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  2. I absolutely agree that we are an entire entity - body and spirit. Without one or the other we are not "human". Never-the-less today we do have a far more comprehensive understanding of the body, its God-breathed 'life force', and have unraveled massive amounts of the mystery of how we are wonderfully made. The body dies and the molecules are dispersed. In that context we do not have to believe in a reconstituted molecular body. Paul talks about a new body, one suitable for heaven. We live in a vehicle - our body. That image we are created in the form of is eternal. God is spirit, we are spirit. Our apprenticeship is served on earth. Death frees us from our earthly domain to live eternally as He is eternal.
  3. Marcus Aurelius wasn't born until about 120 CE and wasn't emperor until mid century. So your dating to late first century is way off
  4. My understanding is that man was created and spirit was left, spiritual person is therefore created, the inner being. Also that multiple individual spiritual people forming a spiritual body. Thus spiritual man and spiritual body instead of the fleshly body - human.
  5. Surely the resurrected body is a spirit body, at one with the Creator and of the same substance. The spirit body capable of materialising at will where and when so ever it chooses. A body capable being a solid in an instant and passing through solid earth walls next.
    • Well done Robert. I think this is very insightful. "...the resurrected body is a spirit body, at one with the Creator and of the same substance." The next sentence "The spirit body capable of materialising..." would have a lot of credible biblical examples, such as angels. When Abraham (Gen 18) met the Lord, the Lord was apparently in human form, as did the angels. This next is not biblical but I can imagine, given the multiple trillions of stars and planets, that we who are in heaven's many "dwelling places" will get to the galaxies. Perhaps terra-form planets using our made in God-imaged ability to originate thought and imagine new life-forms. What a glorious eternity we will have!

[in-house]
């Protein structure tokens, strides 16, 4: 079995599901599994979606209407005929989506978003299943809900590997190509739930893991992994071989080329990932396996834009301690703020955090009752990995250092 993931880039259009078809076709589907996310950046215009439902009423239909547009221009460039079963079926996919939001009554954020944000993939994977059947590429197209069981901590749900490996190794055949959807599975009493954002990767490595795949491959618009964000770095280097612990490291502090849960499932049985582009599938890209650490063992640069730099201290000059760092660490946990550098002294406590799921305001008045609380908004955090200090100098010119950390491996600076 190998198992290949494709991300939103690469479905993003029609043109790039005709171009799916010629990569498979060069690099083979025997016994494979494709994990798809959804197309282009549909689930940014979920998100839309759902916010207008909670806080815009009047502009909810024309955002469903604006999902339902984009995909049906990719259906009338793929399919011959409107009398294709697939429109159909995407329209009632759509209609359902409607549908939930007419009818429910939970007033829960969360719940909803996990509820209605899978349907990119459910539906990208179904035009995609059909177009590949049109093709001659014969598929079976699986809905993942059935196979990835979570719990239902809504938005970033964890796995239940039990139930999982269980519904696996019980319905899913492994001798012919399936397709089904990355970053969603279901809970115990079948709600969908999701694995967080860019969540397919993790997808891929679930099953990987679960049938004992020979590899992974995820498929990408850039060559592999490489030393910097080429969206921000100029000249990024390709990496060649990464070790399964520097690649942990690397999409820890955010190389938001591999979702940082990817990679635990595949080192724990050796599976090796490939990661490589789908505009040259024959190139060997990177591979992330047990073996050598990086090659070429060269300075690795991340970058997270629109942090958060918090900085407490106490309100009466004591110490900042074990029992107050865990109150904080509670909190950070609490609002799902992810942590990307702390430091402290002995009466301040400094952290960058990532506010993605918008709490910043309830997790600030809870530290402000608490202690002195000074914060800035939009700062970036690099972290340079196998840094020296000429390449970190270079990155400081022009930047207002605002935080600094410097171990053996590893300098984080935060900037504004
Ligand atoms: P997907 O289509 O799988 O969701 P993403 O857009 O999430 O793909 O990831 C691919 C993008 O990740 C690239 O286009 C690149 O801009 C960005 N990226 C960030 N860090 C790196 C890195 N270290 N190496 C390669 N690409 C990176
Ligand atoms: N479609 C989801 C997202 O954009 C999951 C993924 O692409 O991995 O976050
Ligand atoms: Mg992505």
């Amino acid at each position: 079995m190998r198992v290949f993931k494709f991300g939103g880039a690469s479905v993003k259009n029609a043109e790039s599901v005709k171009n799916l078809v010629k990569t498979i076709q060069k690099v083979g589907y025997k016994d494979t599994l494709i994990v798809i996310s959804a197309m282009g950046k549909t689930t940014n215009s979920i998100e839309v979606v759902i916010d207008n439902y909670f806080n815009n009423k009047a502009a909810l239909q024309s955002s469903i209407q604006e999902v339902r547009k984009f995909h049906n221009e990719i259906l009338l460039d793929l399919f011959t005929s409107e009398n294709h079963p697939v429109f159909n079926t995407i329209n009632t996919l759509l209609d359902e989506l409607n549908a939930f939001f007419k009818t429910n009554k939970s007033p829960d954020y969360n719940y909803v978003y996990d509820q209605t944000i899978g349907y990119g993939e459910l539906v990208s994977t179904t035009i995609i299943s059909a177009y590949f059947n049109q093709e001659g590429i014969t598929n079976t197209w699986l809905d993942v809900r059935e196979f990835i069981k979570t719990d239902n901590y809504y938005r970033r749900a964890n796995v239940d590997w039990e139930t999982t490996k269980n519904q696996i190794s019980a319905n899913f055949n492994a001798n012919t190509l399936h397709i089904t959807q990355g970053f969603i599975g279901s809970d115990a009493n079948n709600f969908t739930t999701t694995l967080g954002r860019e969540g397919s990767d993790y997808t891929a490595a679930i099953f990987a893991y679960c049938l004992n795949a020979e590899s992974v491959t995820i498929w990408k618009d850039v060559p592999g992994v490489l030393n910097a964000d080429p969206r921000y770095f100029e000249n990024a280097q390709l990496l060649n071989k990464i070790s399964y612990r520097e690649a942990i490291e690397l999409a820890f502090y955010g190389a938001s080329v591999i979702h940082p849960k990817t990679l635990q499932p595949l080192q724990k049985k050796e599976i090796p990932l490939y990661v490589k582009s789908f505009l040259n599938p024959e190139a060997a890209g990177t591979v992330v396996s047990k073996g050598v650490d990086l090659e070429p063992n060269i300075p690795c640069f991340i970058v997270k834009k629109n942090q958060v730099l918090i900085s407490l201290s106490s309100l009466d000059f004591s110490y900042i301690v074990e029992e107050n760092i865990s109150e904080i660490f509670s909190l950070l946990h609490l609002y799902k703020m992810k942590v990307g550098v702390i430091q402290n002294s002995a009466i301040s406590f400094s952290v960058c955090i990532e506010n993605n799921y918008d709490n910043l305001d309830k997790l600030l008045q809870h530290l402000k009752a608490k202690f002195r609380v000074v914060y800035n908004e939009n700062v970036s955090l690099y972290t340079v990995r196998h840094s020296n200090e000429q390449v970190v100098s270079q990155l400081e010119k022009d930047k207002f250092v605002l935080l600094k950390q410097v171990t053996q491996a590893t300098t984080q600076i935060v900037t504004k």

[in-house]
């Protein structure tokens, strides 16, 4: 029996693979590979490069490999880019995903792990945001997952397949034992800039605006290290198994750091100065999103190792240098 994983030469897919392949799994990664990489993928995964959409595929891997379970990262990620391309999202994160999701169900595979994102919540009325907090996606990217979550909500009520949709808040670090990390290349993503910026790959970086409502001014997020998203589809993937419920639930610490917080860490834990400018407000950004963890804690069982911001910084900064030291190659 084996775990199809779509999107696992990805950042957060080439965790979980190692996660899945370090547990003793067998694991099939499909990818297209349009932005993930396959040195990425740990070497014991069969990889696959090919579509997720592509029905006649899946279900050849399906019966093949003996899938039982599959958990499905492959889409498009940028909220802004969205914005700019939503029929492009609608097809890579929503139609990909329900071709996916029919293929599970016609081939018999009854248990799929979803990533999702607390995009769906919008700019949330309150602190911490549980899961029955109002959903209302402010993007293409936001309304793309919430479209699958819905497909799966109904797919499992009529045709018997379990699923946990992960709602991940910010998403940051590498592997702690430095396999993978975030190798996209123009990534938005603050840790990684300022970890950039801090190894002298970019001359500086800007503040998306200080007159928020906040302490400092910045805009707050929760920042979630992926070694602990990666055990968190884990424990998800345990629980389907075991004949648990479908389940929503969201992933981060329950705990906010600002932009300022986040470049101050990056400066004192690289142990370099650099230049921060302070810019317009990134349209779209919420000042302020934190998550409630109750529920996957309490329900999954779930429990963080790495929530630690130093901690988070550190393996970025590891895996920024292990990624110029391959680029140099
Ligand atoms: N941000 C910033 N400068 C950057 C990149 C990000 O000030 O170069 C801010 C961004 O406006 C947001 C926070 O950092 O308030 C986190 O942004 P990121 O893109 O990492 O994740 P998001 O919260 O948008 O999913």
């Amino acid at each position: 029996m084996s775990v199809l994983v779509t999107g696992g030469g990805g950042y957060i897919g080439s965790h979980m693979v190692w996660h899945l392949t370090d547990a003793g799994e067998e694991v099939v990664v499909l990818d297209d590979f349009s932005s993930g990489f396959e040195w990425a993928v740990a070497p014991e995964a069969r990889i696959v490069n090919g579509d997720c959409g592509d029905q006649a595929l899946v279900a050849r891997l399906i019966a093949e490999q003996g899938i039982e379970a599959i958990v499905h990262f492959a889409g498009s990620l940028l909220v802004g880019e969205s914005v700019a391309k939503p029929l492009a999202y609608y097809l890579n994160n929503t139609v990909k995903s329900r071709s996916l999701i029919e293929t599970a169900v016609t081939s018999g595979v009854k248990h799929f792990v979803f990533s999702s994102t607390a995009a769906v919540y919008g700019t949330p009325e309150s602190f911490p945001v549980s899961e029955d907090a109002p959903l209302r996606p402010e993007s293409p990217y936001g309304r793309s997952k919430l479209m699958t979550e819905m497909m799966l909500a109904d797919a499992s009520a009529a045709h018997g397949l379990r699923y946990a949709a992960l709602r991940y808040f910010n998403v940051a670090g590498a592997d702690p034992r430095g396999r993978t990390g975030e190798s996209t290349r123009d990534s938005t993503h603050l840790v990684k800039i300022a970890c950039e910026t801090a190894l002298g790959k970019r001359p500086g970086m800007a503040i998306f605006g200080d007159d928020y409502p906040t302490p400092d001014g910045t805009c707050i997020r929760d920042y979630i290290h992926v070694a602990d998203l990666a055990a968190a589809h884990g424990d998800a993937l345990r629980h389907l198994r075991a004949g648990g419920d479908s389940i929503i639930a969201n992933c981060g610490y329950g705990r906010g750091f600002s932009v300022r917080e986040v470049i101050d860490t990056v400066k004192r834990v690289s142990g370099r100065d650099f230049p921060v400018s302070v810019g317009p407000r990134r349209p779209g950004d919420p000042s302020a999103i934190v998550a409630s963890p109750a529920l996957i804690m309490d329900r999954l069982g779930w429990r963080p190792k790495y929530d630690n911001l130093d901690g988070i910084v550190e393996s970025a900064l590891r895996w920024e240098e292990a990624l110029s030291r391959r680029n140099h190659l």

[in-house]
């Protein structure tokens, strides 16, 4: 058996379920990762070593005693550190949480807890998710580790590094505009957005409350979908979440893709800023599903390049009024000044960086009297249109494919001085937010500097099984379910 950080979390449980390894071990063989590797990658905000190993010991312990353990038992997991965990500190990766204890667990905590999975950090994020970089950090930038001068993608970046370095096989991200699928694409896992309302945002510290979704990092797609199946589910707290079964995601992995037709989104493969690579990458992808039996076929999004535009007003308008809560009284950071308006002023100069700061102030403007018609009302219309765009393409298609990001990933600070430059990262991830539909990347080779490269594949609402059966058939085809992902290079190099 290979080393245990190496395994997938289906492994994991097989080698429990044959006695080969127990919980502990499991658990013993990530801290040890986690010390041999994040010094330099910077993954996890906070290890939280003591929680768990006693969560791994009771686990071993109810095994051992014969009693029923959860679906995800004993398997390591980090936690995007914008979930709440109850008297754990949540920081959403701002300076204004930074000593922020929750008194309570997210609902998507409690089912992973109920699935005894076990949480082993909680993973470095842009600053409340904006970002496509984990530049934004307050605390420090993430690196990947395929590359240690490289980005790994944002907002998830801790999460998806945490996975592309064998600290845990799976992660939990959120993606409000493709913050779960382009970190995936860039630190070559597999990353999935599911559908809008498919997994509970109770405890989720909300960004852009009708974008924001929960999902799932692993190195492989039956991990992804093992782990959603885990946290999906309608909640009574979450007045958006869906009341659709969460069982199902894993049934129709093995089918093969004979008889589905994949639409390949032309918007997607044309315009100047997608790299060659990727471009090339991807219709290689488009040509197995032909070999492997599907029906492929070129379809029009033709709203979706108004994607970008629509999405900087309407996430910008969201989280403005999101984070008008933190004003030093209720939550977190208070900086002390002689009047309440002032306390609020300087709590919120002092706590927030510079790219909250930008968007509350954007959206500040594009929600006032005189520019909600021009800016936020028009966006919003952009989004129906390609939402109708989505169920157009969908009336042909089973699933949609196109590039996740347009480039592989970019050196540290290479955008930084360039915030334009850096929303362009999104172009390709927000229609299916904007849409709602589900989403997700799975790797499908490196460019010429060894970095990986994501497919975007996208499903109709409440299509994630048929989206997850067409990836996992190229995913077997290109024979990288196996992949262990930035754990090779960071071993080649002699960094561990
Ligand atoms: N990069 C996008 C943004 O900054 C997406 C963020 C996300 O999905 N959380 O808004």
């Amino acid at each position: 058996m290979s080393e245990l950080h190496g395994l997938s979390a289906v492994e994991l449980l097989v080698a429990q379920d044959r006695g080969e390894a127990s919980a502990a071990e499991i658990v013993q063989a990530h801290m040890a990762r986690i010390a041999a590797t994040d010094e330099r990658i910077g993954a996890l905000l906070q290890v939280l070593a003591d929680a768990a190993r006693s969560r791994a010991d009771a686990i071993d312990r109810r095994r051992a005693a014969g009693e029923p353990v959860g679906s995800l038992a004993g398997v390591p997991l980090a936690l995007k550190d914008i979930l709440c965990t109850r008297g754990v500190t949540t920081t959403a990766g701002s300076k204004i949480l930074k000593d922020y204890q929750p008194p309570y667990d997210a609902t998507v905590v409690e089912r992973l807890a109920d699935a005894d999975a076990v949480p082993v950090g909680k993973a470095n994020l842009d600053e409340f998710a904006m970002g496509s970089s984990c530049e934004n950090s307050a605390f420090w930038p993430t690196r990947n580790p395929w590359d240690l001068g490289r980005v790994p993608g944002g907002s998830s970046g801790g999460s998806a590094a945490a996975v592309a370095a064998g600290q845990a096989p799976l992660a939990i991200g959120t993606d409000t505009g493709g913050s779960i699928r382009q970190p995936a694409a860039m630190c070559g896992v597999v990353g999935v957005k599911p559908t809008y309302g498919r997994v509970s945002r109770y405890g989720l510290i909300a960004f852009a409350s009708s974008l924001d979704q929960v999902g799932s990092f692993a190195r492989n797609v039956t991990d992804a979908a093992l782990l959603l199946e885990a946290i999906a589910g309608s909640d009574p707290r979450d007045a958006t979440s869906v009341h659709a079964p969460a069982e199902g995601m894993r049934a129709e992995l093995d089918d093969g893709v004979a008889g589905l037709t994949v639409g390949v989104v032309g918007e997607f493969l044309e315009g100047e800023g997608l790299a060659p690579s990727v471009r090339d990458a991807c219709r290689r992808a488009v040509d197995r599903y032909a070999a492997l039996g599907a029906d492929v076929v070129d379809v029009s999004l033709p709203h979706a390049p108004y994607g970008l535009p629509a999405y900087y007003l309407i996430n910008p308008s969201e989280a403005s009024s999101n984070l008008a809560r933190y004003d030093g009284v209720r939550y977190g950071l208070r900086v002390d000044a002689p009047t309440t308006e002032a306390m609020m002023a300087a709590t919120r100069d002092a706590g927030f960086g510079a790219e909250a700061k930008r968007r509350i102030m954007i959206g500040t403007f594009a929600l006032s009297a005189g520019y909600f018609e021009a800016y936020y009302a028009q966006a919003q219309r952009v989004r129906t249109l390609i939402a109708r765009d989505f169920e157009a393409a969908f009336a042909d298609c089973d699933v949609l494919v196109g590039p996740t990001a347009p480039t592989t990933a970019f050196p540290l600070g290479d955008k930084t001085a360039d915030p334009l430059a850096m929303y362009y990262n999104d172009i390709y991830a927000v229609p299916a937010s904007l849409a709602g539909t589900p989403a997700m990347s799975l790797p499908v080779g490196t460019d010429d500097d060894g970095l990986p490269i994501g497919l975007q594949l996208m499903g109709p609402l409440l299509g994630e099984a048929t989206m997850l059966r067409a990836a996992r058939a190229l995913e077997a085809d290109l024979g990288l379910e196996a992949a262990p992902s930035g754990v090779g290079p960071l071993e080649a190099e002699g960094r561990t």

• The resurrection at Jesus' return Starts out those in the Grave rise and we flesh & blood with them are changed then rise to meet Jesus in the air/clouds as He comes to rule. This is the point we take on our new body 1Cor15:51 but not in heaven
  6. When I became born again it was me whole self, body, mind and spirit. I didn't comprehend it at first, and I tried to act like other Christians, but soon realized it didn't work that way. It took a long time of hearing God's Word preached, being in Bible studies
    • Hi Edwina. I like the bracketing of those three word (body, mind and spirit) to describe ones whole self. We don't have a soul, we are the soul. The mind is the interface between the material body and eternal spirit I would suggest. I believe that at conception we become a living soul. As we are the combination of our parents genetic DNA forms a new body, so too, is our spirit a procreation. A new creature for eternity. Created in the image of the creator, able to originate thought, to do right and to know wrong, to have individual sovereignty, to KNOW the Majesty on High.

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  7. Jesus rose bodily, ascended bodily, and will return bodily. At the resurrection, we will be like Him, having a glorified body. Yes, Paul calls it a spiritual body in 1Co15, but it is a perfected, incorruptible, complete body, made so by God the Father for eternal fellowship with Him.
  8. Anyyhing short of this is is dangerously close to the gnosticism that plagued the church as people incorporated philosophy and tradition on a par or under-par with Scripture. Though thenphilosophy may be well intentioned and the traditions practical, they must always - always be subservient to Scripture.
  9. Yes Prof Shir. Greek thought saw it as a dichotomy, and JESUS CHRIST too. Galatians 5.17 (Jesus to His disciples) For the flesh lusteth against the Spirit, and the Spirit against the flesh: and these are contrary the one to the other….The huge havoc is not because of the Greeks.